Smith, Robert Cross (1795-1832)

views updated

Smith, Robert Cross (1795-1832)

Robert Cross Smith, a pioneering modern astrologer, was the first of a lineage of British astrologers to use the pseudonym Raphael with his writings. He was born in Bristol, England, on March 19, 1795. He became a carpenter and in 1820 married Sarah Lucas. Soon after his marriage he moved to London. In the city he became interested in astrology, possibly due to his acquaintance with G. W. Graham, the balloonist. The pair authored a book on geomancy, Philosophical Merlin, in 1822. In 1824, Smith became the editor of a new magazine, The Struggling Astrologer, but it failed for lack of subscribers after only a few issues. Then, two years later, he was offered the opportunity to edit an almanac, The Prophetic Messenger. The first issue appeared in 1827 under his pen name and carried the ephemeris (chart of daily planetary positions) that was to become so identified with him.

Smith edited The Prophetic Messenger annually for the rest of his life. It was widely read and the ephemeris used by an increasing number of astrologers. Following Smith's death on February 26, 1832, in London, his work as Raphael would be continued by a series of astrologers who successively inherited the title. Eventually, Raphael's Ephemeris would be issued as a separate volume and become the standard text consulted by both British and American astrologers for the construction of their clients' horoscopes. The Ephemeris was unique in introducing in its table of houses the system of house division developed by the Italian monk Placidus de Titus (1603-1668). Through the success of Raphael's Ephemeris, the Placidian system of house division would come to dominate English-speaking countries.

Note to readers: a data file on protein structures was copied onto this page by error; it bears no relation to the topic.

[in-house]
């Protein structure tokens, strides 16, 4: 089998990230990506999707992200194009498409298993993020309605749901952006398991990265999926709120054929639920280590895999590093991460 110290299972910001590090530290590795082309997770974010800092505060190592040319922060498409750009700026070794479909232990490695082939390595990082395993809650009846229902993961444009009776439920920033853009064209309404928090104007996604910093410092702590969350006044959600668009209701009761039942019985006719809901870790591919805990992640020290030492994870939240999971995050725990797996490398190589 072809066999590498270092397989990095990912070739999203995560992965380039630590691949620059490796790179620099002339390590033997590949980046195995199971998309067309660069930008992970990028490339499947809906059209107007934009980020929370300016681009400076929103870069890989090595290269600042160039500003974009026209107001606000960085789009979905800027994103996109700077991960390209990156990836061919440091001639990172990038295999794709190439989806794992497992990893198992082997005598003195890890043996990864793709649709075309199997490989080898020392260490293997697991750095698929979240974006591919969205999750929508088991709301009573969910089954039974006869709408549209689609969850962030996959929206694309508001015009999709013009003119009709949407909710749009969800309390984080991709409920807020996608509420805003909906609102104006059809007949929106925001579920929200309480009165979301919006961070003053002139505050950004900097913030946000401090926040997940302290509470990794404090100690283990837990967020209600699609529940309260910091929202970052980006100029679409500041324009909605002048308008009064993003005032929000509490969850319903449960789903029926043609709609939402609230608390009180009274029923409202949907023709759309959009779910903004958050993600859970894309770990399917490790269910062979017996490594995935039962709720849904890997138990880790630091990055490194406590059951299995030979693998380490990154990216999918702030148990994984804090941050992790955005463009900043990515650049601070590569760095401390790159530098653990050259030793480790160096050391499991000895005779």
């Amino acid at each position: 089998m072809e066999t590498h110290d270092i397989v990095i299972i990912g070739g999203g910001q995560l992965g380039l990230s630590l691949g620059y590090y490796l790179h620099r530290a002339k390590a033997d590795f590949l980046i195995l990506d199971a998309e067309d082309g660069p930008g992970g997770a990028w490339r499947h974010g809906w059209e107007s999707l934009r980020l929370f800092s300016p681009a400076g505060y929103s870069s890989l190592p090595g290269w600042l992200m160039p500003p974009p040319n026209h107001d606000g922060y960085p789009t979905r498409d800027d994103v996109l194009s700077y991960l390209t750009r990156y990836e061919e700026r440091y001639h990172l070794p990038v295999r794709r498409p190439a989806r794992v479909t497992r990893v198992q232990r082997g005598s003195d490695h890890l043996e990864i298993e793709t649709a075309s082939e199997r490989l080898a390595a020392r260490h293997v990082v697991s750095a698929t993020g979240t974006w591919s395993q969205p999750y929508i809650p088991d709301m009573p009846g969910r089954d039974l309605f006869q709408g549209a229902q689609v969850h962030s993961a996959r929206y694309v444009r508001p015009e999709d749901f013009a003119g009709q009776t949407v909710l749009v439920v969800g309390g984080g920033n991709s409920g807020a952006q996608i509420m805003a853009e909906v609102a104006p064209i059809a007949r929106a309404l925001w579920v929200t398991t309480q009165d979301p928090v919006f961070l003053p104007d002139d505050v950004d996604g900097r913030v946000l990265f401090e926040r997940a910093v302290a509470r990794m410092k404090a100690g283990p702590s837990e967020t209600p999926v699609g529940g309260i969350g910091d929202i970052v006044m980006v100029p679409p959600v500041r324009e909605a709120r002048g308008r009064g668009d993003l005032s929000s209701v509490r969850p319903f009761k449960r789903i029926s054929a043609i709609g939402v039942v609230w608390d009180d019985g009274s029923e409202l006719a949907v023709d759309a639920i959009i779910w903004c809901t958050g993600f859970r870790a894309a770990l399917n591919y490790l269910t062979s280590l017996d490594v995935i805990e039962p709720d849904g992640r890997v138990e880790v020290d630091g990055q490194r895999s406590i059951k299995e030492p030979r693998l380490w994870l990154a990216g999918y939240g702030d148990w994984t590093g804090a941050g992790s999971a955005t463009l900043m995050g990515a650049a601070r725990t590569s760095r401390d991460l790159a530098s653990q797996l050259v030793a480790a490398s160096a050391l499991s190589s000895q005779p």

Smith also wrote several books, the most important being A Manual of Astrology (1828), which joined James Wilson 's Dictionary of Astrology as a basic textbook for astrology. It continued to be reprinted into the twentieth century. Raphael thus joined Wilson, his older contemporary, in creating the astrological revival that, following a century of decline, would initiate two centuries of steady growth.


Brau, Jean-Louis, Helean Weaver, and Allan Edwards. Larousse Encyclopedia of Astrology. New York: New American Library, 1982.

Raphael [pseudonym of Robert C. Smith]. The Familiar Astrologer. London: Knight & Lacey, 1828.

. A Manual of Astrology. London: C. S. Arnold, 1828.

, and G. W. Graham. Philosophical Merlin. London, 1822.